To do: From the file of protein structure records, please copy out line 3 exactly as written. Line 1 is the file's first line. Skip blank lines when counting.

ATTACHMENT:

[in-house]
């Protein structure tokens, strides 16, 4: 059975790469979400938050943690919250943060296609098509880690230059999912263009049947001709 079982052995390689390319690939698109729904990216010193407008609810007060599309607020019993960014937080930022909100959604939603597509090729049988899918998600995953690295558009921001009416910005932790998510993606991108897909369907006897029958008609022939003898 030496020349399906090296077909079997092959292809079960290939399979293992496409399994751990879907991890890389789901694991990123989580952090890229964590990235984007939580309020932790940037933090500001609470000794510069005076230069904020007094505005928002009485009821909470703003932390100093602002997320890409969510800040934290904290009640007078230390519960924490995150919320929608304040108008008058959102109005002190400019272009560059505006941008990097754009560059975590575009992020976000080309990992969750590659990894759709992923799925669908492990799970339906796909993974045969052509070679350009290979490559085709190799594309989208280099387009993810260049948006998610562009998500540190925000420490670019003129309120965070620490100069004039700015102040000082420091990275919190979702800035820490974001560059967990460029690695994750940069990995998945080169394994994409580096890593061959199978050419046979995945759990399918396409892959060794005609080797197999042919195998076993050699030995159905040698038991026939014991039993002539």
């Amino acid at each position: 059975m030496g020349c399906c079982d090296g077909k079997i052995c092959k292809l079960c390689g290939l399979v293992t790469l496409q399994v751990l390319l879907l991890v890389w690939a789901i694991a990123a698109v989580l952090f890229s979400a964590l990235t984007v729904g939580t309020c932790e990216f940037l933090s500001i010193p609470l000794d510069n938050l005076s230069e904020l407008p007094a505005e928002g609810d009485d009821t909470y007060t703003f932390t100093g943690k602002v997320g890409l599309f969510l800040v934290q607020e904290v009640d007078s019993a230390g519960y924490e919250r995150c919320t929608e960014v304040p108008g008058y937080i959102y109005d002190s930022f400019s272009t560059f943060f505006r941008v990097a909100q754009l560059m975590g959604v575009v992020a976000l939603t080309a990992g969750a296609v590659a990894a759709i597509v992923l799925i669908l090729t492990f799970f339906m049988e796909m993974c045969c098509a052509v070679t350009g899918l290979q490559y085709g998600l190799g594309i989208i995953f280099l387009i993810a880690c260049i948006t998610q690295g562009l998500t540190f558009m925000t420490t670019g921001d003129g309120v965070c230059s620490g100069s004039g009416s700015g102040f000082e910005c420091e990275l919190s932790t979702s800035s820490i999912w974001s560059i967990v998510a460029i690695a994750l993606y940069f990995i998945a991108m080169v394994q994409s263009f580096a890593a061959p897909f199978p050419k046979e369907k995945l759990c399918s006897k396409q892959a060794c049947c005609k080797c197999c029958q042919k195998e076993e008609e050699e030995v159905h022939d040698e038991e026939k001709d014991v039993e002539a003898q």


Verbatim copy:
């Amino acid at each position: 059975m030496g020349c399906c079982d090296g077909k079997i052995c092959k292809l079960c390689g290939l399979v293992t790469l496409q399994v751990l390319l879907l991890v890389w690939a789901i694991a990123a698109v989580l952090f890229s979400a964590l990235t984007v729904g939580t309020c932790e990216f940037l933090s500001i010193p609470l000794d510069n938050l005076s230069e904020l407008p007094a505005e928002g609810d009485d009821t909470y007060t703003f932390t100093g943690k602002v997320g890409l599309f969510l800040v934290q607020e904290v009640d007078s019993a230390g519960y924490e919250r995150c919320t929608e960014v304040p108008g008058y937080i959102y109005d002190s930022f400019s272009t560059f943060f505006r941008v990097a909100q754009l560059m975590g959604v575009v992020a976000l939603t080309a990992g969750a296609v590659a990894a759709i597509v992923l799925i669908l090729t492990f799970f339906m049988e796909m993974c045969c098509a052509v070679t350009g899918l290979q490559y085709g998600l190799g594309i989208i995953f280099l387009i993810a880690c260049i948006t998610q690295g562009l998500t540190f558009m925000t420490t670019g921001d003129g309120v965070c230059s620490g100069s004039g009416s700015g102040f000082e910005c420091e990275l919190s932790t979702s800035s820490i999912w974001s560059i967990v998510a460029i690695a994750l993606y940069f990995i998945a991108m080169v394994q994409s263009f580096a890593a061959p897909f199978p050419k046979e369907k995945l759990c399918s006897k396409q892959a060794c049947c005609k080797c197999c029958q042919k195998e076993e008609e050699e030995v159905h022939d040698e038991e026939k001709d014991v039993e002539a003898q």